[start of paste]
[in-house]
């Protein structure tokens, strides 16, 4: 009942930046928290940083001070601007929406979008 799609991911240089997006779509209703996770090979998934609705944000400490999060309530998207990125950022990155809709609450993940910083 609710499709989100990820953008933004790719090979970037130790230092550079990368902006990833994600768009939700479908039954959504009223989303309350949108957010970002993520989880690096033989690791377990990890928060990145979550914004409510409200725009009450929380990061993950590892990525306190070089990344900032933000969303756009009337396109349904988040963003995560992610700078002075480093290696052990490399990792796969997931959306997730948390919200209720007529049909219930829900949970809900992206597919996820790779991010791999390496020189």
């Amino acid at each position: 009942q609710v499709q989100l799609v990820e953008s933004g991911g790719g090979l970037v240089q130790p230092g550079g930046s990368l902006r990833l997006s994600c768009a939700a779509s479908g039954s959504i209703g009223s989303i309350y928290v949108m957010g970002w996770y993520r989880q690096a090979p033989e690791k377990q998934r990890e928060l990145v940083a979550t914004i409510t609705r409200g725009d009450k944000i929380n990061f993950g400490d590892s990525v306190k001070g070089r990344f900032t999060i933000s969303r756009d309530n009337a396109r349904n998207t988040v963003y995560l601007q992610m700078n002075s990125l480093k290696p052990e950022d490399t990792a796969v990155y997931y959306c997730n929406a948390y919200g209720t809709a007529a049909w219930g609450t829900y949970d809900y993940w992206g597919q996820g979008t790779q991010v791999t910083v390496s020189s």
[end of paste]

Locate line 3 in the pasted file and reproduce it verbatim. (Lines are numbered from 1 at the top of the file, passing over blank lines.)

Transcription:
């Amino acid at each position: 009942q609710v499709q989100l799609v990820e953008s933004g991911g790719g090979l970037v240089q130790p230092g550079g930046s990368l902006r990833l997006s994600c768009a939700a779509s479908g039954s959504i209703g009223s989303i309350y928290v949108m957010g970002w996770y993520r989880q690096a090979p033989e690791k377990q998934r990890e928060l990145v940083a979550t914004i409510t609705r409200g725009d009450k944000i929380n990061f993950g400490d590892s990525v306190k001070g070089r990344f900032t999060i933000s969303r756009d309530n009337a396109r349904n998207t988040v963003y995560l601007q992610m700078n002075s990125l480093k290696p052990e950022d490399t990792a796969v990155y997931y959306c997730n929406a948390y919200g209720t809709a007529a049909w219930g609450t829900y949970d809900y993940w992206g597919q996820g979008t790779q991010v791999t910083v390496s020189s």